Perceiving the Mystery of the Merciful Son of God: an analysis of the purpose of the Apocalypse of Peter
Item statusRestricted Access
Embargo end date10/07/2020
Beck, Eric J.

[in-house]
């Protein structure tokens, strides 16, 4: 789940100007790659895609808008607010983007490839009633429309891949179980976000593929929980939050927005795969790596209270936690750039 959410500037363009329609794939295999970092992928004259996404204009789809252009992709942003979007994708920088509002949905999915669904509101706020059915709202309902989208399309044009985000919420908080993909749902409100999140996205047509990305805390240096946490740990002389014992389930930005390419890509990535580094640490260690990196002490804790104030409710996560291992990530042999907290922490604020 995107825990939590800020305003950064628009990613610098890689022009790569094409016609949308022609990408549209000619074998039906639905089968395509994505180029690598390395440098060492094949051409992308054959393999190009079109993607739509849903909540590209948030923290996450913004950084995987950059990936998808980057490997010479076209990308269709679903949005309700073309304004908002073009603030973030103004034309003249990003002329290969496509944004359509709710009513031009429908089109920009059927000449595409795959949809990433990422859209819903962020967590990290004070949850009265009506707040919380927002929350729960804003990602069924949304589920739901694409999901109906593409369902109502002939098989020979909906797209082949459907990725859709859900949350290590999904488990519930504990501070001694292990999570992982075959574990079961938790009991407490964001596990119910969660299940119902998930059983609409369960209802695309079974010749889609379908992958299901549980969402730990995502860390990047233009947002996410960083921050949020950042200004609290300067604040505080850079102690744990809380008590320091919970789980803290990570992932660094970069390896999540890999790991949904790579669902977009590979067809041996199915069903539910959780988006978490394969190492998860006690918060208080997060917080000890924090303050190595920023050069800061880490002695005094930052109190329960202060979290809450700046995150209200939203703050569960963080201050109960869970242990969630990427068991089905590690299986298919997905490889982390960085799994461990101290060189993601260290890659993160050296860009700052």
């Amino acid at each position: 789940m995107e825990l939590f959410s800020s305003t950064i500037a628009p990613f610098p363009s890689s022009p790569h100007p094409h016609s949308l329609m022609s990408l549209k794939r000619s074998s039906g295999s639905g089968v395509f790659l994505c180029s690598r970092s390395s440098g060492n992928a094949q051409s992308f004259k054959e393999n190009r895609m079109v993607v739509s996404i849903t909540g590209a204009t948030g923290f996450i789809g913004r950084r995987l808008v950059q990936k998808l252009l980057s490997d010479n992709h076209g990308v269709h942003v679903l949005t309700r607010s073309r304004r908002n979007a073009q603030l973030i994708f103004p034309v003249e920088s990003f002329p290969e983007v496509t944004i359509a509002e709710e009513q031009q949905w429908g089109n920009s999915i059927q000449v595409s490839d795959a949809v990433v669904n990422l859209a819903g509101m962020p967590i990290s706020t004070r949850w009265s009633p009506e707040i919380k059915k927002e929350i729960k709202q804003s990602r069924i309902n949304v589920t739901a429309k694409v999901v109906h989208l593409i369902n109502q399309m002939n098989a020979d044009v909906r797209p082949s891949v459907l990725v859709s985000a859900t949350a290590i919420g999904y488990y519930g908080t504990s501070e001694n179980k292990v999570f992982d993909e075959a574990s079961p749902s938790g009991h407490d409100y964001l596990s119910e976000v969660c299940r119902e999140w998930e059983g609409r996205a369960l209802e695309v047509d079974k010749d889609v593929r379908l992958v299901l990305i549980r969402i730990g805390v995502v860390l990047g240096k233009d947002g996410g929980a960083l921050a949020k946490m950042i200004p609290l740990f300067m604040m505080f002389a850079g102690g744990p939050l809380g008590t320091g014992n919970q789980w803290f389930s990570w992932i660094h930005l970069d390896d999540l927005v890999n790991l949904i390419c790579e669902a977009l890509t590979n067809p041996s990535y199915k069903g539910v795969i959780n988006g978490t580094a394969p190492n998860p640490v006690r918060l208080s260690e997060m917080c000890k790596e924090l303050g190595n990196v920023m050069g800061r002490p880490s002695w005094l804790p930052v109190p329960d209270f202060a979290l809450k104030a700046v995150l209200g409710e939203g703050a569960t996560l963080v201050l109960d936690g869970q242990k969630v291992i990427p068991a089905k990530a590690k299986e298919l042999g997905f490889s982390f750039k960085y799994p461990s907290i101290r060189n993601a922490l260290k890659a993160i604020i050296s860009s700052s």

This thesis examines the primary purpose of the Apocalypse of Peter. While most scholars assume the intent of the text is to use its grotesque imagery of punishments in hell to serve as a warning to its readers against sinning, no thorough exegetical analysis of the purpose of the Apocalypse of Peter has yet been undertaken to verify this claim. This thesis is, therefore, the first sustained analysis of the primary purpose of the document. It begins by reviewing previous scholarship on the text and discussing terminological and methodological concerns. Chapter three then surveys ten ancient afterlife torment texts in order to demonstrate the diverse ways the genre was utilised and the importance of the context surrounding the hellish descriptions to the interpretation of these texts. Prior to an examination of the primary purpose of the Apocalypse of Peter, chapter four presents and discusses a new, composite translation of the text that is the first to compare all the available manuscripts on a verse-by-verse basis. Chapters five and six present the exegetical analysis of the purpose of the text first by looking at the context surrounding the tour of hell and then at the tour itself. In these chapters, it is argued that the primary purpose of the Apocalypse of Peter is to move its readers to have compassion on the wicked by integrating divine justice and mercy. The study concludes by examining the possible impact the proposed interpretation of the text may have on various readers.